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An Arbitration Clause May Survive the Expiration of a Collective Bargaining Agreement

This report relates to 1 case(s)

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    Litton Financial Printing Division v. NLRB, 501 U.S. 190 (U.S. 1991) (0 other reports)

Author: Alexander Soric, Kane Kessler, PC

In Litton Financial Printing Division v. NLRB, +501 U.S. 190 (U.S. 1991), the Supreme Court addressed whether a dispute over the layoff of employees which occurred well after the expiration of the collective bargaining agreement must be arbitrated nonetheless under the arbitration provision of the then-expired collective bargaining agreement.

Under Sections 8(a)(5) and 8(d) of the National Labor Relations Act ("NLRA"), an employer is obligated to bargain in good faith with respect to wages, hours, and other terms and conditions of employment. Generally, under the National Labor Relations Board's ("NLRB") "unilateral-change doctrine", an employer violates the NLRA if it is found to have implemented a unilateral change of an existing term or condition of employment without bargaining to impasse with the union. Unless the dispute arose under the agreement, arbitration clauses are excluded from the reach of this doctrine in cases where an existing agreement has expired and negotiations on a new one have yet to be completed. In such cases, employers are not required to arbitrate a union's grievances.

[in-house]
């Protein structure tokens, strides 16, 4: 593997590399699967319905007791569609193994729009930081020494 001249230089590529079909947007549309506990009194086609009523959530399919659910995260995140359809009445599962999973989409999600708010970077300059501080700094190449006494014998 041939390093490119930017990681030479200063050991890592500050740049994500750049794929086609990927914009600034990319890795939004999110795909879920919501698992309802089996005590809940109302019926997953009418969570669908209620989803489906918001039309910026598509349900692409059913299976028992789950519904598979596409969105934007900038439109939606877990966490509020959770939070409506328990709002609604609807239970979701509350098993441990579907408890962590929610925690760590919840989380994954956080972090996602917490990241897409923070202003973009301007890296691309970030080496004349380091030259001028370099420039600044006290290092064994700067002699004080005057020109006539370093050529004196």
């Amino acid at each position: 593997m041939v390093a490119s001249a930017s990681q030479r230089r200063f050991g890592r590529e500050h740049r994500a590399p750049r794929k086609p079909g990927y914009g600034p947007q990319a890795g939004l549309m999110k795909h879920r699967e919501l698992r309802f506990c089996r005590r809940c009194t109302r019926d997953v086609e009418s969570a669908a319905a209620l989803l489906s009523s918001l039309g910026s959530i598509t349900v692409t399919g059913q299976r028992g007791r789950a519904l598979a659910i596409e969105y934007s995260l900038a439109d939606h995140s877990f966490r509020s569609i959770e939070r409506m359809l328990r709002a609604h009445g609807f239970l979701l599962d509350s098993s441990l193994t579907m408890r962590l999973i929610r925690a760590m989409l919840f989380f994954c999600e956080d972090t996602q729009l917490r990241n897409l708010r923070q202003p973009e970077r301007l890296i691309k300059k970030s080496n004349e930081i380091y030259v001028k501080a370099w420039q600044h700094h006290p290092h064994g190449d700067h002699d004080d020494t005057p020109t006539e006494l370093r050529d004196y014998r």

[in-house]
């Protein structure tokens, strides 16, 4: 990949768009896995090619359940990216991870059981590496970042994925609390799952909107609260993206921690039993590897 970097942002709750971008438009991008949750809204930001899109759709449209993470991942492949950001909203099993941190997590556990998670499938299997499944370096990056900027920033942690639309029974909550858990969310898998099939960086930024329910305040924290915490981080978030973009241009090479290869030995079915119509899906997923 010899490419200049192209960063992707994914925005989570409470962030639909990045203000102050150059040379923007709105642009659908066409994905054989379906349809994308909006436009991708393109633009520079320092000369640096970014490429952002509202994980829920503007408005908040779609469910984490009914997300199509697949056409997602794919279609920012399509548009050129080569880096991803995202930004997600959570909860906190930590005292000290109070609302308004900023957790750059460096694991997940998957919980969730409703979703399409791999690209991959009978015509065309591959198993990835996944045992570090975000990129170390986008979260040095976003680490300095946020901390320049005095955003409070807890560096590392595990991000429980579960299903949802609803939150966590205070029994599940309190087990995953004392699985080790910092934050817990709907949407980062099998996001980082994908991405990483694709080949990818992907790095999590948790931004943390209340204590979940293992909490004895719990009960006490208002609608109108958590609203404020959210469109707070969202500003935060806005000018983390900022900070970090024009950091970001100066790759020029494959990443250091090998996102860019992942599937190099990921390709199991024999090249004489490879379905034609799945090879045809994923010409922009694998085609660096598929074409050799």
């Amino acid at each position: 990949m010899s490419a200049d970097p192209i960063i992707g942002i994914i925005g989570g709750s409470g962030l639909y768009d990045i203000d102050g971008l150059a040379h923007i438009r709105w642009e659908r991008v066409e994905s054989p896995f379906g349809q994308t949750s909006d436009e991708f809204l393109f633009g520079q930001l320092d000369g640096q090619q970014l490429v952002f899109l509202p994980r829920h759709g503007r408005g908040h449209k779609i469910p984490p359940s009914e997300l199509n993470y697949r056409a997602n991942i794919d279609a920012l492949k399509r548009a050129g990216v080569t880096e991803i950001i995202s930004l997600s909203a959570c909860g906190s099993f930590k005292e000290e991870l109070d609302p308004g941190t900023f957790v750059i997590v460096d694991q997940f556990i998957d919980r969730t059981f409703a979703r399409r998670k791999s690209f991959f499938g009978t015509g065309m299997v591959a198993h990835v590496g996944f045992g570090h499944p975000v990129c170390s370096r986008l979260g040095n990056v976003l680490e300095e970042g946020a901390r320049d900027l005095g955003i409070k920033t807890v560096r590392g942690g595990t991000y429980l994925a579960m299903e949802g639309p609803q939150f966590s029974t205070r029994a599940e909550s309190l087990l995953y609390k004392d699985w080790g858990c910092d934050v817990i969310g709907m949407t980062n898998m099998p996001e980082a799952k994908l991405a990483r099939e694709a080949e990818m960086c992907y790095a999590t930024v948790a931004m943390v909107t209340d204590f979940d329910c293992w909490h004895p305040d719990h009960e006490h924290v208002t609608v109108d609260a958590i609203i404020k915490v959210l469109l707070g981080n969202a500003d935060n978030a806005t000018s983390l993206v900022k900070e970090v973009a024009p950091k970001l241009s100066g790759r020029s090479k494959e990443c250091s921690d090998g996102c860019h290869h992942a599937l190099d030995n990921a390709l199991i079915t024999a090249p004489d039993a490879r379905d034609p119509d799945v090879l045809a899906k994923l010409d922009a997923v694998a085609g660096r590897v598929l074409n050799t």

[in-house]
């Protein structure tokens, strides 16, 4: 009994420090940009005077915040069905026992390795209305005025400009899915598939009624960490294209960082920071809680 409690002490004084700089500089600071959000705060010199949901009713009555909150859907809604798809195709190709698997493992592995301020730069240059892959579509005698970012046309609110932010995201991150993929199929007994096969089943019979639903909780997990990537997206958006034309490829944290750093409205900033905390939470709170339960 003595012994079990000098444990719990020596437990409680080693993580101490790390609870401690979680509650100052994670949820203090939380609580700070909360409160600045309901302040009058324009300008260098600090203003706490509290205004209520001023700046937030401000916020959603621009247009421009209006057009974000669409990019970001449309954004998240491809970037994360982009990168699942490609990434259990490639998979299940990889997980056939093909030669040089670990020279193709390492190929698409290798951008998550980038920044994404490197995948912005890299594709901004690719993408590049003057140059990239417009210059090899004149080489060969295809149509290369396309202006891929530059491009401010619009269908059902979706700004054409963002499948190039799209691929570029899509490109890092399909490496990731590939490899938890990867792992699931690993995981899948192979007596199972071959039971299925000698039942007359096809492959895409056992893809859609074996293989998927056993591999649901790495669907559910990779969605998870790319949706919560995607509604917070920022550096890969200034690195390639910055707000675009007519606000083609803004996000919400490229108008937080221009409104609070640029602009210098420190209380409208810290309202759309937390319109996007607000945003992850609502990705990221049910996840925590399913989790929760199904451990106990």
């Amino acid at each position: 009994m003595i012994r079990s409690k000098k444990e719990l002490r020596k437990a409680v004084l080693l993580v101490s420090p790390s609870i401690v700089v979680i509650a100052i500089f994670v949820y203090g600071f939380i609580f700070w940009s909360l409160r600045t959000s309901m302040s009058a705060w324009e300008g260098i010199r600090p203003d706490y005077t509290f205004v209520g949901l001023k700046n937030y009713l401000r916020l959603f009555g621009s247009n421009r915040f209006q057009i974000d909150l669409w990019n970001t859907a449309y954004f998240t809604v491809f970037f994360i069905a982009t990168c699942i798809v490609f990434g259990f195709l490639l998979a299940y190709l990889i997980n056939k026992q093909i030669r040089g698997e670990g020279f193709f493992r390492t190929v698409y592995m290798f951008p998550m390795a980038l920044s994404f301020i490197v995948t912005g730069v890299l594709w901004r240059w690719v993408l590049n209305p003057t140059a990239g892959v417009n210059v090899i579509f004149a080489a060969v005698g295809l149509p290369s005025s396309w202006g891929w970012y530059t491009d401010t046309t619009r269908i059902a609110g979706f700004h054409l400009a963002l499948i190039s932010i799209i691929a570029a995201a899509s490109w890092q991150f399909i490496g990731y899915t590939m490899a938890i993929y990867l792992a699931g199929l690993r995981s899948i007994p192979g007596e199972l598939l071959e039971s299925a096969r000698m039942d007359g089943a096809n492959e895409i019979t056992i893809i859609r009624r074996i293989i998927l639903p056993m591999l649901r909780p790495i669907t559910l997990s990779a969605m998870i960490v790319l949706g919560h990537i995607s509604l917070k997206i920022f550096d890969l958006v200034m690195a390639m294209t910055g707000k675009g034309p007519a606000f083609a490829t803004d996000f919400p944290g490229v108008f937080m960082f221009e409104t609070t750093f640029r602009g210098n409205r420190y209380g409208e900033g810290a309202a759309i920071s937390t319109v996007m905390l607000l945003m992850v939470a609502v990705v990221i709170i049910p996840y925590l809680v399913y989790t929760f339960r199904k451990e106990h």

In this case, the Court upheld the NLRB's position that the layoff dispute was not subject to the arbitration provision in a collective bargaining agreement between the parties because 1) the employer implemented the layoffs after the collective bargaining agreement had expired, 2) the dispute did not involve rights that had accrued or vested under the agreement and 3) there was no indication that the parties expressly agreed that such a right would be carried over after its expiration.